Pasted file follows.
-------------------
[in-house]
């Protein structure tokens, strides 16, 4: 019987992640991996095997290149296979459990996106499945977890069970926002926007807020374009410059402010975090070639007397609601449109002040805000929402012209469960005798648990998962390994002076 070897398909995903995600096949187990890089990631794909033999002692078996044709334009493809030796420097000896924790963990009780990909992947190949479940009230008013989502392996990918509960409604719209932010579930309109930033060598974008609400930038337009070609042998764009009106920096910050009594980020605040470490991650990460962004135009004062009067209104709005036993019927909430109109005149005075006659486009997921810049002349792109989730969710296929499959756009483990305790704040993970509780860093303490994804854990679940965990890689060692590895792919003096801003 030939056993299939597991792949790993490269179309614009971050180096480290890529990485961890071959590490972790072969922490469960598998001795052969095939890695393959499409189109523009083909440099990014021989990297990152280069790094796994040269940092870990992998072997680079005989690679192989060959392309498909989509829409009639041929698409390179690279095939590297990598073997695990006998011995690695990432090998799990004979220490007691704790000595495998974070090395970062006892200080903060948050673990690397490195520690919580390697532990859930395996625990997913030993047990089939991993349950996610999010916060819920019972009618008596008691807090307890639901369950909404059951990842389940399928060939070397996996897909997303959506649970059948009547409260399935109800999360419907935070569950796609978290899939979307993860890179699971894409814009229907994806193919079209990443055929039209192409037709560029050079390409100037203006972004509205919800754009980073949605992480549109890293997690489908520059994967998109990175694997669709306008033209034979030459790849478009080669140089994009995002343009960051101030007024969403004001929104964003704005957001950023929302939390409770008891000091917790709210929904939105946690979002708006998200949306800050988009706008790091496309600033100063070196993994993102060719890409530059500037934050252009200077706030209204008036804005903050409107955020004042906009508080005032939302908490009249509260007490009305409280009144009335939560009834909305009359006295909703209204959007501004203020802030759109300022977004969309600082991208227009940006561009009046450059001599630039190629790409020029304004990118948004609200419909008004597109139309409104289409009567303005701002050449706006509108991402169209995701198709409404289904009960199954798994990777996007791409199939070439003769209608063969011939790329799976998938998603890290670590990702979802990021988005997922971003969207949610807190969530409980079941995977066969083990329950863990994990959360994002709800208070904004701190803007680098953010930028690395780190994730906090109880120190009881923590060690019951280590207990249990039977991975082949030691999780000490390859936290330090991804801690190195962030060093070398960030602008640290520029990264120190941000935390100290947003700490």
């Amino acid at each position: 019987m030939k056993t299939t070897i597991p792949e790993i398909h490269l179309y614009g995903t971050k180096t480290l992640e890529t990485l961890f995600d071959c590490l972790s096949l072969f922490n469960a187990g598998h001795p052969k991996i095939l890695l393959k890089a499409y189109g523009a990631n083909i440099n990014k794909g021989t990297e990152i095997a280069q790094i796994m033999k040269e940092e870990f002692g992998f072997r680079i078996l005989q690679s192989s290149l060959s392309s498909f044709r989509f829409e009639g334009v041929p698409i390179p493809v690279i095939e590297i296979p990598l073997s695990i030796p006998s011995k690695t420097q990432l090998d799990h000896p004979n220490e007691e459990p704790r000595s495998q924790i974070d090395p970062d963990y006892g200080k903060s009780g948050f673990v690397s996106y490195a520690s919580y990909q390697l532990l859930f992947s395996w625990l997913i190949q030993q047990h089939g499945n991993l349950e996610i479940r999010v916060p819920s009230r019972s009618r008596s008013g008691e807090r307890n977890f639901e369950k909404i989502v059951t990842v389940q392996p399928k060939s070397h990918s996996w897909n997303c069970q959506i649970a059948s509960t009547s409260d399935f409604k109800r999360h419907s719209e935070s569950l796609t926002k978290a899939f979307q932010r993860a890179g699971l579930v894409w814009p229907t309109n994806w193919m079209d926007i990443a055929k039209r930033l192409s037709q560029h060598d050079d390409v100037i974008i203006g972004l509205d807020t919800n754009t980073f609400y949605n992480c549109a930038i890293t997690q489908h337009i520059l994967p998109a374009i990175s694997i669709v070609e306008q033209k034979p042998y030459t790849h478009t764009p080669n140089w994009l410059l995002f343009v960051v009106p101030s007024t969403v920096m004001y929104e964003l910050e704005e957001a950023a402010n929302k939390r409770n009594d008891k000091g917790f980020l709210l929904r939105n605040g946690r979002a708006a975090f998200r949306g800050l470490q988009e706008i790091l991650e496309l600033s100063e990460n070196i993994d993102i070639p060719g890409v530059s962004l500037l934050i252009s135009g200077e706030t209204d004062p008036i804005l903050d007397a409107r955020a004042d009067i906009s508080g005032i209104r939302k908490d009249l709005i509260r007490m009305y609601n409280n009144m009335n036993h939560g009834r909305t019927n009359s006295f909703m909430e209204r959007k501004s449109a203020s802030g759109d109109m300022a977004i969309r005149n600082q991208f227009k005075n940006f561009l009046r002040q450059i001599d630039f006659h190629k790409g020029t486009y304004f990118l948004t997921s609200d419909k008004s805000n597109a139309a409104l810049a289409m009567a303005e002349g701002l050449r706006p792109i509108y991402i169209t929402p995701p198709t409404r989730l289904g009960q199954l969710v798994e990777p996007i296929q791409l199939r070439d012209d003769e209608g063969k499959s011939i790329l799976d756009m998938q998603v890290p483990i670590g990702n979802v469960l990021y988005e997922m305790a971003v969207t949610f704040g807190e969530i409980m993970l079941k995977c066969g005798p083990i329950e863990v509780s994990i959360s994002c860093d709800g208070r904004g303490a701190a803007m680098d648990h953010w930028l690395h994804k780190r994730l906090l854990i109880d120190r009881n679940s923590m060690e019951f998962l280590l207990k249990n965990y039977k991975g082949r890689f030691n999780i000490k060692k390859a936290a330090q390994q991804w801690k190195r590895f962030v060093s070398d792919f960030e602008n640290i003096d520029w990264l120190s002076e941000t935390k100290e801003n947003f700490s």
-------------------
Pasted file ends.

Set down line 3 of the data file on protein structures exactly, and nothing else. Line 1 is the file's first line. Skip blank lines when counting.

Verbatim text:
């Amino acid at each position: 019987m030939k056993t299939t070897i597991p792949e790993i398909h490269l179309y614009g995903t971050k180096t480290l992640e890529t990485l961890f995600d071959c590490l972790s096949l072969f922490n469960a187990g598998h001795p052969k991996i095939l890695l393959k890089a499409y189109g523009a990631n083909i440099n990014k794909g021989t990297e990152i095997a280069q790094i796994m033999k040269e940092e870990f002692g992998f072997r680079i078996l005989q690679s192989s290149l060959s392309s498909f044709r989509f829409e009639g334009v041929p698409i390179p493809v690279i095939e590297i296979p990598l073997s695990i030796p006998s011995k690695t420097q990432l090998d799990h000896p004979n220490e007691e459990p704790r000595s495998q924790i974070d090395p970062d963990y006892g200080k903060s009780g948050f673990v690397s996106y490195a520690s919580y990909q390697l532990l859930f992947s395996w625990l997913i190949q030993q047990h089939g499945n991993l349950e996610i479940r999010v916060p819920s009230r019972s009618r008596s008013g008691e807090r307890n977890f639901e369950k909404i989502v059951t990842v389940q392996p399928k060939s070397h990918s996996w897909n997303c069970q959506i649970a059948s509960t009547s409260d399935f409604k109800r999360h419907s719209e935070s569950l796609t926002k978290a899939f979307q932010r993860a890179g699971l579930v894409w814009p229907t309109n994806w193919m079209d926007i990443a055929k039209r930033l192409s037709q560029h060598d050079d390409v100037i974008i203006g972004l509205d807020t919800n754009t980073f609400y949605n992480c549109a930038i890293t997690q489908h337009i520059l994967p998109a374009i990175s694997i669709v070609e306008q033209k034979p042998y030459t790849h478009t764009p080669n140089w994009l410059l995002f343009v960051v009106p101030s007024t969403v920096m004001y929104e964003l910050e704005e957001a950023a402010n929302k939390r409770n009594d008891k000091g917790f980020l709210l929904r939105n605040g946690r979002a708006a975090f998200r949306g800050l470490q988009e706008i790091l991650e496309l600033s100063e990460n070196i993994d993102i070639p060719g890409v530059s962004l500037l934050i252009s135009g200077e706030t209204d004062p008036i804005l903050d007397a409107r955020a004042d009067i906009s508080g005032i209104r939302k908490d009249l709005i509260r007490m009305y609601n409280n009144m009335n036993h939560g009834r909305t019927n009359s006295f909703m909430e209204r959007k501004s449109a203020s802030g759109d109109m300022a977004i969309r005149n600082q991208f227009k005075n940006f561009l009046r002040q450059i001599d630039f006659h190629k790409g020029t486009y304004f990118l948004t997921s609200d419909k008004s805000n597109a139309a409104l810049a289409m009567a303005e002349g701002l050449r706006p792109i509108y991402i169209t929402p995701p198709t409404r989730l289904g009960q199954l969710v798994e990777p996007i296929q791409l199939r070439d012209d003769e209608g063969k499959s011939i790329l799976d756009m998938q998603v890290p483990i670590g990702n979802v469960l990021y988005e997922m305790a971003v969207t949610f704040g807190e969530i409980m993970l079941k995977c066969g005798p083990i329950e863990v509780s994990i959360s994002c860093d709800g208070r904004g303490a701190a803007m680098d648990h953010w930028l690395h994804k780190r994730l906090l854990i109880d120190r009881n679940s923590m060690e019951f998962l280590l207990k249990n965990y039977k991975g082949r890689f030691n999780i000490k060692k390859a936290a330090q390994q991804w801690k190195r590895f962030v060093s070398d792919f960030e602008n640290i003096d520029w990264l120190s002076e941000t935390k100290e801003n947003f700490s």